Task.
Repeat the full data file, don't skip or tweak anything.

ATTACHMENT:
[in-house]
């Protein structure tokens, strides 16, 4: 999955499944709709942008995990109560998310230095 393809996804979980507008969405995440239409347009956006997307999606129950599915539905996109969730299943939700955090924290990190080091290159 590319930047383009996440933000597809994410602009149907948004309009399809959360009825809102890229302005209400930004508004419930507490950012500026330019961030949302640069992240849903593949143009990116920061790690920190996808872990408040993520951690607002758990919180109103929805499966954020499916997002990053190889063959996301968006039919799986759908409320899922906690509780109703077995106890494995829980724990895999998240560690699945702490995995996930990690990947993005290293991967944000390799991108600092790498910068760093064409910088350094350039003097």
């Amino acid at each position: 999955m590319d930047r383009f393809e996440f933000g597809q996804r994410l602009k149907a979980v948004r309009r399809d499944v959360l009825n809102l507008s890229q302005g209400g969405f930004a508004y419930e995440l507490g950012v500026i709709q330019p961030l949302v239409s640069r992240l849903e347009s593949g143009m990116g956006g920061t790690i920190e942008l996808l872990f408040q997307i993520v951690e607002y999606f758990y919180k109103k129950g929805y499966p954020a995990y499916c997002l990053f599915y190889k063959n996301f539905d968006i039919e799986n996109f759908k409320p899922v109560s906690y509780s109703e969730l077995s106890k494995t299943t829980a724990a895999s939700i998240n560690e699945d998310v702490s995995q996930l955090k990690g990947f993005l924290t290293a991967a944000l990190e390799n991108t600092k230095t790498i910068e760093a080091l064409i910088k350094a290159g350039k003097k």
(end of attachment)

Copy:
[in-house]
């Protein structure tokens, strides 16, 4: 999955499944709709942008995990109560998310230095 393809996804979980507008969405995440239409347009956006997307999606129950599915539905996109969730299943939700955090924290990190080091290159 590319930047383009996440933000597809994410602009149907948004309009399809959360009825809102890229302005209400930004508004419930507490950012500026330019961030949302640069992240849903593949143009990116920061790690920190996808872990408040993520951690607002758990919180109103929805499966954020499916997002990053190889063959996301968006039919799986759908409320899922906690509780109703077995106890494995829980724990895999998240560690699945702490995995996930990690990947993005290293991967944000390799991108600092790498910068760093064409910088350094350039003097």
């Amino acid at each position: 999955m590319d930047r383009f393809e996440f933000g597809q996804r994410l602009k149907a979980v948004r309009r399809d499944v959360l009825n809102l507008s890229q302005g209400g969405f930004a508004y419930e995440l507490g950012v500026i709709q330019p961030l949302v239409s640069r992240l849903e347009s593949g143009m990116g956006g920061t790690i920190e942008l996808l872990f408040q997307i993520v951690e607002y999606f758990y919180k109103k129950g929805y499966p954020a995990y499916c997002l990053f599915y190889k063959n996301f539905d968006i039919e799986n996109f759908k409320p899922v109560s906690y509780s109703e969730l077995s106890k494995t299943t829980a724990a895999s939700i998240n560690e699945d998310v702490s995995q996930l955090k990690g990947f993005l924290t290293a991967a944000l990190e390799n991108t600092k230095t790498i910068e760093a080091l064409i910088k350094a290159g350039k003097k």